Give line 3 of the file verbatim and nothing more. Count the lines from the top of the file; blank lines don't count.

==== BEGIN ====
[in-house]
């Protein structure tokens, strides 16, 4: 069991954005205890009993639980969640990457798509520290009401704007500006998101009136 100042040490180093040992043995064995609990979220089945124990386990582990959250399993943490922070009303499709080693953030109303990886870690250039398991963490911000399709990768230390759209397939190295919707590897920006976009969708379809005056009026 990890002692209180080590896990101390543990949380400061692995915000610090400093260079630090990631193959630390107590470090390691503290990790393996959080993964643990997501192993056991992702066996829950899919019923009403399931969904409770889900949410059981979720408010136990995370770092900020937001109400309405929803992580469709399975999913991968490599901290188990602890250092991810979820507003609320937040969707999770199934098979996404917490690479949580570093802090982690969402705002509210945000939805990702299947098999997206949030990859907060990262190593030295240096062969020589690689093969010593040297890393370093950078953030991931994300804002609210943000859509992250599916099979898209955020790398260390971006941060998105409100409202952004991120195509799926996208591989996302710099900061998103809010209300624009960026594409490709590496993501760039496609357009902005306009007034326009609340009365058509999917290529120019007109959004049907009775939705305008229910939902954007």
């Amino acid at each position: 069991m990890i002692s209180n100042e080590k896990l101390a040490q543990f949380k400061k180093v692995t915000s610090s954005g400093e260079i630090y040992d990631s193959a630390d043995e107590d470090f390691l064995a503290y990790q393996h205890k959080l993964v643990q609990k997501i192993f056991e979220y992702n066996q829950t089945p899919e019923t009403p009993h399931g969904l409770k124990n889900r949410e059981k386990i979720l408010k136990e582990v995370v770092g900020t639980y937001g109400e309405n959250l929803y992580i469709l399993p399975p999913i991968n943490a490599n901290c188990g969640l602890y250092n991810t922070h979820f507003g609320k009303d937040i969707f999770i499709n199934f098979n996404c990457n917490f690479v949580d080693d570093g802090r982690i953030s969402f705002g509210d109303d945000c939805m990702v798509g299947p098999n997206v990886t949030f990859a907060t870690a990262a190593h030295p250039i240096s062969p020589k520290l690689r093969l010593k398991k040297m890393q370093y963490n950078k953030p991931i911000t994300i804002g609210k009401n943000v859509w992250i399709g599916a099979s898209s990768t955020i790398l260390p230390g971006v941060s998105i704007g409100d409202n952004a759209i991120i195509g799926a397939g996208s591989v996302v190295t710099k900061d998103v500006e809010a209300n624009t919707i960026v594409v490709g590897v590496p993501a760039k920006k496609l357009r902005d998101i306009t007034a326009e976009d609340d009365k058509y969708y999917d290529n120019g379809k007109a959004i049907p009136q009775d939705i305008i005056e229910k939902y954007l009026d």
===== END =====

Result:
């Amino acid at each position: 069991m990890i002692s209180n100042e080590k896990l101390a040490q543990f949380k400061k180093v692995t915000s610090s954005g400093e260079i630090y040992d990631s193959a630390d043995e107590d470090f390691l064995a503290y990790q393996h205890k959080l993964v643990q609990k997501i192993f056991e979220y992702n066996q829950t089945p899919e019923t009403p009993h399931g969904l409770k124990n889900r949410e059981k386990i979720l408010k136990e582990v995370v770092g900020t639980y937001g109400e309405n959250l929803y992580i469709l399993p399975p999913i991968n943490a490599n901290c188990g969640l602890y250092n991810t922070h979820f507003g609320k009303d937040i969707f999770i499709n199934f098979n996404c990457n917490f690479v949580d080693d570093g802090r982690i953030s969402f705002g509210d109303d945000c939805m990702v798509g299947p098999n997206v990886t949030f990859a907060t870690a990262a190593h030295p250039i240096s062969p020589k520290l690689r093969l010593k398991k040297m890393q370093y963490n950078k953030p991931i911000t994300i804002g609210k009401n943000v859509w992250i399709g599916a099979s898209s990768t955020i790398l260390p230390g971006v941060s998105i704007g409100d409202n952004a759209i991120i195509g799926a397939g996208s591989v996302v190295t710099k900061d998103v500006e809010a209300n624009t919707i960026v594409v490709g590897v590496p993501a760039k920006k496609l357009r902005d998101i306009t007034a326009e976009d609340d009365k058509y969708y999917d290529n120019g379809k007109a959004i049907p009136q009775d939705i305008i005056e229910k939902y954007l009026d």